Stories that Matter

A Narrative Approach to Implicit Religion


  • William A. Stahl University of Regina
  • Lisa L. Stenmark San Jose State University



narrative, myth


Human beings are story-telling animals. We create meaning, identity, and legitimacy—the core elements of culture—first and foremost through the use of narratives. Many of these narratives, particularly those we call myths, are explicitly or implicitly religious. In this paper we will present a model of the dynamic structure of narratives, in which the narrator is a moral agent who must exercise judgement and responsibility in mediating between the symbols embodying our temporal experience and actions and those institutional patterns we call culture and tradition. What is different in the modern world is the quality of our stories. Too many of our stories are shallow, and we are losing our ability to tell our own stories. The modern world has entered a crisis of meaning, and the study of implicit religion is a key tool to help us understand it. What this model of narrative and agency suggests is that the modern ‘crisis of meaning’ is a crisis of narrative. More than defining the problem, this suggests that through our stories we have the power to move beyond this crisis.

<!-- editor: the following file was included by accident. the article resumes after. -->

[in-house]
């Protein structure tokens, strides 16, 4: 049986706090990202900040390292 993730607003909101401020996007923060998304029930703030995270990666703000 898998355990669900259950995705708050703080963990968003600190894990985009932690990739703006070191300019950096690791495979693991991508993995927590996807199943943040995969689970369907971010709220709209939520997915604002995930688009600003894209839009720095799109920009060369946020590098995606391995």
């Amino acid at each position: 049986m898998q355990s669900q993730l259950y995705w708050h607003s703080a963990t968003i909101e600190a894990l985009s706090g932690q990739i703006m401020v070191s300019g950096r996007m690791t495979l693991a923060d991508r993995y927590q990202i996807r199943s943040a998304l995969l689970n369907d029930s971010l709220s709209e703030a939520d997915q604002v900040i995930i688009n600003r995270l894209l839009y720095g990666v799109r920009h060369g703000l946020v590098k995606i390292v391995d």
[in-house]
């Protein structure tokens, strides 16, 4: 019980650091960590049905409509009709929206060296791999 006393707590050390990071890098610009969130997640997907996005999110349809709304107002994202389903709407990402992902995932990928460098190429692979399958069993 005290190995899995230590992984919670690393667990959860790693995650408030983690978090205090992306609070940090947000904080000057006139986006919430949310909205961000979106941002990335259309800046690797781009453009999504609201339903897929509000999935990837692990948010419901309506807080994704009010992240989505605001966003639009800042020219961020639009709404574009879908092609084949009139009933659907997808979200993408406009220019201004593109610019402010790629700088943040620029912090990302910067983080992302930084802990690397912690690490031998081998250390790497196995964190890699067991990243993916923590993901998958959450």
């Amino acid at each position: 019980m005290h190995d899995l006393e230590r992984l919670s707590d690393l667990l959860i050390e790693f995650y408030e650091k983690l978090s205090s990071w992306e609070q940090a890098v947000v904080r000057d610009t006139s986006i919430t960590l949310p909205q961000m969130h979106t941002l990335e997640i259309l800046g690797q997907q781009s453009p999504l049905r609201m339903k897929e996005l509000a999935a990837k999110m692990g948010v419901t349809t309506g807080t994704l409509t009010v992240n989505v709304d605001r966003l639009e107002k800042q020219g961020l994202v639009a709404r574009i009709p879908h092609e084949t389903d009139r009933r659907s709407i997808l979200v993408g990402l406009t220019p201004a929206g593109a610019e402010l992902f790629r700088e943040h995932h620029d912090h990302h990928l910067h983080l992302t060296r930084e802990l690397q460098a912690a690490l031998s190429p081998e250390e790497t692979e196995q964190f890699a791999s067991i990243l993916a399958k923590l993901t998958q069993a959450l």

How to Cite

Stahl, W. A., & Stenmark, L. L. (2004). Stories that Matter: A Narrative Approach to Implicit Religion. Implicit Religion, 7(3), 256–275.




Most read articles by the same author(s)